The microchannel has a cross-sectional area of approximately 0.0025 in.2 (1.6129 mm2) or less.

The eccentric convexity geometry at a portion of a microchannel peripheral wall comprises a rounded profile for the portion.

The eccentric convexity geometry at a portion of a microchannel peripheral wall comprises a squeezed profile for the portion.

The component is additively manufactured to contain the microchannel without the use of support material.

The component comprises an actively cooled gas turbine engine component.

While the invention has been described with reference to an exemplary embodiment(s), it will be understood by those skilled in the art that various changes may be made and equivalents may be substituted for elements thereof without departing from the scope of the invention. In addition, many modifications may be made to adapt a particular situation or material to the teachings of the invention without departing from the essential scope thereof. Therefore, it is intended that the invention not be limited to the particular embodiment(s) disclosed, but that the invention will include all embodiments falling within the scope of the appended claims.

Claims (15)

The invention claimed is:
1. A method of additively manufacturing a component with an internal cooling channel for conveying a fluid, the method comprising:
selectively fusing powders in a powder bed to form a shaped layer of a body of the component; and
repeating the fusing on a layer-by-layer basis to form the body of the component with the internal cooling channel extending within the body, wherein at a location within the component where the internal cooling channel is to be located the fusing is done in a manner that forms a peripheral wall of the internal cooling channel having a geometry in which each subsequent layer is buttressed by the peripheral wall of the internal cooling channel formed by an immediately preceding layer such that the internal cooling channel is self-supporting with the buttressing provided by the peripheral wall formed to be of a rate that is a function of a width of a bottom portion of the internal cooling channel.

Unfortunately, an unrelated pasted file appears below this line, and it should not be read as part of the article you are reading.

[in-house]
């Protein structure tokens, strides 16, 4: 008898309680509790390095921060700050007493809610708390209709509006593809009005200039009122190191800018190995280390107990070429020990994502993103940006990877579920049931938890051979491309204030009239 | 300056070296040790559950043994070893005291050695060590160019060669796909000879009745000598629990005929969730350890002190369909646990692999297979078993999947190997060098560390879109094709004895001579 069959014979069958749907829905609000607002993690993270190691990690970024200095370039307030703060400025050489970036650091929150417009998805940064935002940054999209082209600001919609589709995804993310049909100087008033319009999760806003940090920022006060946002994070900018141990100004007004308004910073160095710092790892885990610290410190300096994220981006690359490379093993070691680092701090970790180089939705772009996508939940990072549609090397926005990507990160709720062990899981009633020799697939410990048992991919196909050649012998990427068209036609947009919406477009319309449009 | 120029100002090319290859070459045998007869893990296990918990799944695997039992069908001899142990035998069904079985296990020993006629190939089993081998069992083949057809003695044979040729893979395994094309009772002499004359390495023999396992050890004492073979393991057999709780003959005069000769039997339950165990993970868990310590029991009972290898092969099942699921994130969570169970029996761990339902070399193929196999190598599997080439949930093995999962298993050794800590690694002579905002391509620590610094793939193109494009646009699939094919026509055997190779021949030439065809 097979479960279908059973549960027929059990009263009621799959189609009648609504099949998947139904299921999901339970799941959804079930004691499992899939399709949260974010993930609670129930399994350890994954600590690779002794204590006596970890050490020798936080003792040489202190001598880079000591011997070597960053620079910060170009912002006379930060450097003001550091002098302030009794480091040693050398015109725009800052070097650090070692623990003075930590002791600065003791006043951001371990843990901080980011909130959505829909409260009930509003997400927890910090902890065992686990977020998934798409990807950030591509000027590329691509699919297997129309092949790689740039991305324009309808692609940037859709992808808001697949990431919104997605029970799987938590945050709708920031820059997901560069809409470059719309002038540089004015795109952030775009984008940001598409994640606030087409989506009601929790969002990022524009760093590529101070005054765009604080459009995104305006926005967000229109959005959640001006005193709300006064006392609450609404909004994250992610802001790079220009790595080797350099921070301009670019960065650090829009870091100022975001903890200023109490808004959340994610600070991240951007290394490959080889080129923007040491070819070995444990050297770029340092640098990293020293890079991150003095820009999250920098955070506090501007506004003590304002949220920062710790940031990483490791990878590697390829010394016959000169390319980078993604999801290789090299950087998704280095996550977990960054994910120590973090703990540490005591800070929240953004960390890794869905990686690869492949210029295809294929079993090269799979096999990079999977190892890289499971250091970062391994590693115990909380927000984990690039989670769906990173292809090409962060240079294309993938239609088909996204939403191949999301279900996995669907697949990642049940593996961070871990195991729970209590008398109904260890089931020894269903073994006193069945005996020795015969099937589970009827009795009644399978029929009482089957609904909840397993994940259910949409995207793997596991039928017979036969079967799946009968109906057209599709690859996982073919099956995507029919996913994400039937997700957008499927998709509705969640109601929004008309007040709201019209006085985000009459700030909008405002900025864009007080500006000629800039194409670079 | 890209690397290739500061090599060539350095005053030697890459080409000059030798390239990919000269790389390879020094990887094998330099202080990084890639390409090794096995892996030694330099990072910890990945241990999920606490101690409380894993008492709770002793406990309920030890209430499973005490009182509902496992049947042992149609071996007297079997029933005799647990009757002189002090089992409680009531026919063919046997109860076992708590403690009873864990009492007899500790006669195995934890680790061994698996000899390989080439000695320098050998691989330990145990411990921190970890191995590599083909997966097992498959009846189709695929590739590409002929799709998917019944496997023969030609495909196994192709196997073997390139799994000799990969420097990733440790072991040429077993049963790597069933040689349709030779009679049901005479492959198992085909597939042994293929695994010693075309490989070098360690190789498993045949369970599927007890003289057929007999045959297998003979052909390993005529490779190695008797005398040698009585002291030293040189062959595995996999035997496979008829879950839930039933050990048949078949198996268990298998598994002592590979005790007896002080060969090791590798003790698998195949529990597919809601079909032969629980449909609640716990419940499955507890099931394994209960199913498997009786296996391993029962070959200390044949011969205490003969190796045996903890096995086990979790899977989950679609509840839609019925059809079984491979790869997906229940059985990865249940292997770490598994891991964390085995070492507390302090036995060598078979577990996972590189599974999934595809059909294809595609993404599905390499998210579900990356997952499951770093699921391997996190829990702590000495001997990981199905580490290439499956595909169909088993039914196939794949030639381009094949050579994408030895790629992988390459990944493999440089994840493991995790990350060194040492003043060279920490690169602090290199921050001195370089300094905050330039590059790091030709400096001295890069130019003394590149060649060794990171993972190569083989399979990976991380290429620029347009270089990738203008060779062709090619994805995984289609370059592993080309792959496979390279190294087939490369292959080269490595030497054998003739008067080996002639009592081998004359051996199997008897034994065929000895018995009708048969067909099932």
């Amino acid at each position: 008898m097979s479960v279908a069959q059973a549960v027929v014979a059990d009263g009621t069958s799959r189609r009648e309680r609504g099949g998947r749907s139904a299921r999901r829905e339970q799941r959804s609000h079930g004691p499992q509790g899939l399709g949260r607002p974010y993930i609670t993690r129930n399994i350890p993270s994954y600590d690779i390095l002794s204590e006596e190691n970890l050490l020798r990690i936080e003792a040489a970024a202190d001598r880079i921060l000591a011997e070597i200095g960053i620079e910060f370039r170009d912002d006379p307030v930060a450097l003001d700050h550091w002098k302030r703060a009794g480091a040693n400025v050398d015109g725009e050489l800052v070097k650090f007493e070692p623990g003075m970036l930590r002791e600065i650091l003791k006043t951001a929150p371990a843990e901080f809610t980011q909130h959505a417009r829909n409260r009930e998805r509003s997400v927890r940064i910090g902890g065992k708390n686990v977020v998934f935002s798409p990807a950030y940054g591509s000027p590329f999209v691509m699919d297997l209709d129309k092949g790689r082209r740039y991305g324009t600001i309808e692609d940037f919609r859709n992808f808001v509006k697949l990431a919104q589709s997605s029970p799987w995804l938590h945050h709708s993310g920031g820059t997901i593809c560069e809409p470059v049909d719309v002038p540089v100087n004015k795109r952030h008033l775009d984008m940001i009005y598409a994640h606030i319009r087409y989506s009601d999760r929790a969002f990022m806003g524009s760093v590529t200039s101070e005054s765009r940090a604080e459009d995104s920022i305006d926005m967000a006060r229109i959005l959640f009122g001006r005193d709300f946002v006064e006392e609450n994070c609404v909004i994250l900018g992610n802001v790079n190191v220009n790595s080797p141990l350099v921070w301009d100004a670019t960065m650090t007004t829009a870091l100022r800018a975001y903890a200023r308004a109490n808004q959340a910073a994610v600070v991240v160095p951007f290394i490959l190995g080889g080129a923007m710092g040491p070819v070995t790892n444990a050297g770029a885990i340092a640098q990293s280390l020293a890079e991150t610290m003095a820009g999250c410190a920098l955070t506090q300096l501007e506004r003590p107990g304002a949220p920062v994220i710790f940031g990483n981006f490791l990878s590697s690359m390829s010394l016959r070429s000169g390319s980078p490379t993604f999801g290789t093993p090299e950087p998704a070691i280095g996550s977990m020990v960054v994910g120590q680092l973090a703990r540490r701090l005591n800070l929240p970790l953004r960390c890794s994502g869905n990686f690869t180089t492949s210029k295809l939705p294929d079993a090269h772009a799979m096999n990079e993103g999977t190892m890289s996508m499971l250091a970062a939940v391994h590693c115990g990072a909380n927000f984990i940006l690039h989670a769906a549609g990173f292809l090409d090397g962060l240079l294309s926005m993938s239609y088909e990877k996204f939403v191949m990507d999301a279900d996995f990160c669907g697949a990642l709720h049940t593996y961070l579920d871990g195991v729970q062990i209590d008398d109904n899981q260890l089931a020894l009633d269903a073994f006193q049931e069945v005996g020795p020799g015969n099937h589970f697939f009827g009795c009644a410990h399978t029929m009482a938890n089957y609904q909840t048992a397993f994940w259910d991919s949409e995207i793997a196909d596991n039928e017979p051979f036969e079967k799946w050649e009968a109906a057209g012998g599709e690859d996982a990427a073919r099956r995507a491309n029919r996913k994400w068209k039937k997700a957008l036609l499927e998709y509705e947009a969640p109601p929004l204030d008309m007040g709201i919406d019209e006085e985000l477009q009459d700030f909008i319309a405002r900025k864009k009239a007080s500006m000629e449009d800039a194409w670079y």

2. The method of claim 1, wherein a top portion of the peripheral wall of the internal cooling channel includes a controlled sag, and wherein the controlled sag is at least partially controlled by the buttressing of the peripheral wall of the internal cooling channel.
3. The method of claim 1, wherein the internal cooling channel is a microchannel.
4. The method of claim 1, wherein at least part of the peripheral wall of the portion of the internal cooling channel comprises a rounded profile.
5. The method of claim 1, wherein at least part of the peripheral wall of the portion of the internal cooling channel comprises a squeezed profile.
6. The method of claim 1, wherein the component is additively manufactured to contain the internal cooling channel without the use of support material inside the internal cooling channel.
7. The method of claim 1, wherein the component comprises an actively cooled gas turbine engine component.
8. The method of claim 1, wherein the buttressing provided by the peripheral wall forms an arch of the internal cooling channel that the radius of the arch is between one-fourth and three-fourths the width of the bottom portion of the internal cooling channel.
9. A method to additively manufacture a component that utilizes a microchannel within the component to convey a fluid internally, the method comprising:
selectively fusing powders in a powder bed to form an initial shaped layer of a body of the component; and
repeating the fusing on a layer-by-layer basis to form the body of the component with the microchannel extending within the body, wherein the microchannel includes an eccentric convexity geometry such that the microchannel can self-support subsequent layers fused on top of the microchannel with a subsequent layer extending into the microchannel further than a previous layer to form a buttress with a length of the buttress determined by a rate that is a function of a width of a bottom portion of the microchannel.
10. The method of claim 9, wherein the microchannel has a cross-sectional area of approximately 0.0025 in.2 (1.6129 mm2) or less.
11. The method of claim 9, wherein the eccentric convexity geometry at a portion of a microchannel peripheral wall comprises a rounded profile for the portion.
12. The method of claim 9, wherein the eccentric convexity geometry at a portion of a microchannel peripheral wall comprises a squeezed profile for the portion.
13. The method of claim 9, wherein the component is additively manufactured to contain the microchannel without the use of support material inside the microchannel.
14. The method of claim 9, wherein the component comprises an actively cooled gas turbine engine component.
15. The method of claim 9, wherein the buttresses form an arch in a top portion of the microchannel that has a radius between one-fourth and three-fourths the width of the bottom portion of the microchannel.